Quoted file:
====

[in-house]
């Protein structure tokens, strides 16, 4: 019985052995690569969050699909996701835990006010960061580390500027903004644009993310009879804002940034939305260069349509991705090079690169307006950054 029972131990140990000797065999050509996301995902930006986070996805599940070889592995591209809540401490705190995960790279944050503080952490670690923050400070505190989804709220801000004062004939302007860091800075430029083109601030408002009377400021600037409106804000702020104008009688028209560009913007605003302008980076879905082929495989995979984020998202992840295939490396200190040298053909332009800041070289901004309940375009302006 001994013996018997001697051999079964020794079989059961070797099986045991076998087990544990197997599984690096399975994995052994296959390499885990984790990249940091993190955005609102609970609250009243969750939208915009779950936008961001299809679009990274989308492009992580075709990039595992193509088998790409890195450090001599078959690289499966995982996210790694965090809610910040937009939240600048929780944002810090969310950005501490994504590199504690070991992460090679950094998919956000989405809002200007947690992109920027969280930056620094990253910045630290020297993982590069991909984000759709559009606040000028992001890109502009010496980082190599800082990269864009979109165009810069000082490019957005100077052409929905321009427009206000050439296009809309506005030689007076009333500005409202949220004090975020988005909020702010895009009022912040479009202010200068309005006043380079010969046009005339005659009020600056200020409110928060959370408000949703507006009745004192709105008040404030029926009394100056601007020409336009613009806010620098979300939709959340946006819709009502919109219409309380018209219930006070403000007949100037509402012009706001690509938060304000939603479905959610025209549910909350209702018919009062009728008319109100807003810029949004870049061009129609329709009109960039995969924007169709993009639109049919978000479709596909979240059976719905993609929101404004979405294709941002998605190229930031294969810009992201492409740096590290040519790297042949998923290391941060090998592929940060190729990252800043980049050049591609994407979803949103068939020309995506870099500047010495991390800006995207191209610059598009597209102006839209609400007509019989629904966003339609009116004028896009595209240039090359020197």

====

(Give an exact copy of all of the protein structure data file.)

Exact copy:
[in-house]
């Protein structure tokens, strides 16, 4: 019985052995690569969050699909996701835990006010960061580390500027903004644009993310009879804002940034939305260069349509991705090079690169307006950054 029972131990140990000797065999050509996301995902930006986070996805599940070889592995591209809540401490705190995960790279944050503080952490670690923050400070505190989804709220801000004062004939302007860091800075430029083109601030408002009377400021600037409106804000702020104008009688028209560009913007605003302008980076879905082929495989995979984020998202992840295939490396200190040298053909332009800041070289901004309940375009302006 001994013996018997001697051999079964020794079989059961070797099986045991076998087990544990197997599984690096399975994995052994296959390499885990984790990249940091993190955005609102609970609250009243969750939208915009779950936008961001299809679009990274989308492009992580075709990039595992193509088998790409890195450090001599078959690289499966995982996210790694965090809610910040937009939240600048929780944002810090969310950005501490994504590199504690070991992460090679950094998919956000989405809002200007947690992109920027969280930056620094990253910045630290020297993982590069991909984000759709559009606040000028992001890109502009010496980082190599800082990269864009979109165009810069000082490019957005100077052409929905321009427009206000050439296009809309506005030689007076009333500005409202949220004090975020988005909020702010895009009022912040479009202010200068309005006043380079010969046009005339005659009020600056200020409110928060959370408000949703507006009745004192709105008040404030029926009394100056601007020409336009613009806010620098979300939709959340946006819709009502919109219409309380018209219930006070403000007949100037509402012009706001690509938060304000939603479905959610025209549910909350209702018919009062009728008319109100807003810029949004870049061009129609329709009109960039995969924007169709993009639109049919978000479709596909979240059976719905993609929101404004979405294709941002998605190229930031294969810009992201492409740096590290040519790297042949998923290391941060090998592929940060190729990252800043980049050049591609994407979803949103068939020309995506870099500047010495991390800006995207191209610059598009597209102006839209609400007509019989629904966003339609009116004028896009595209240039090359020197």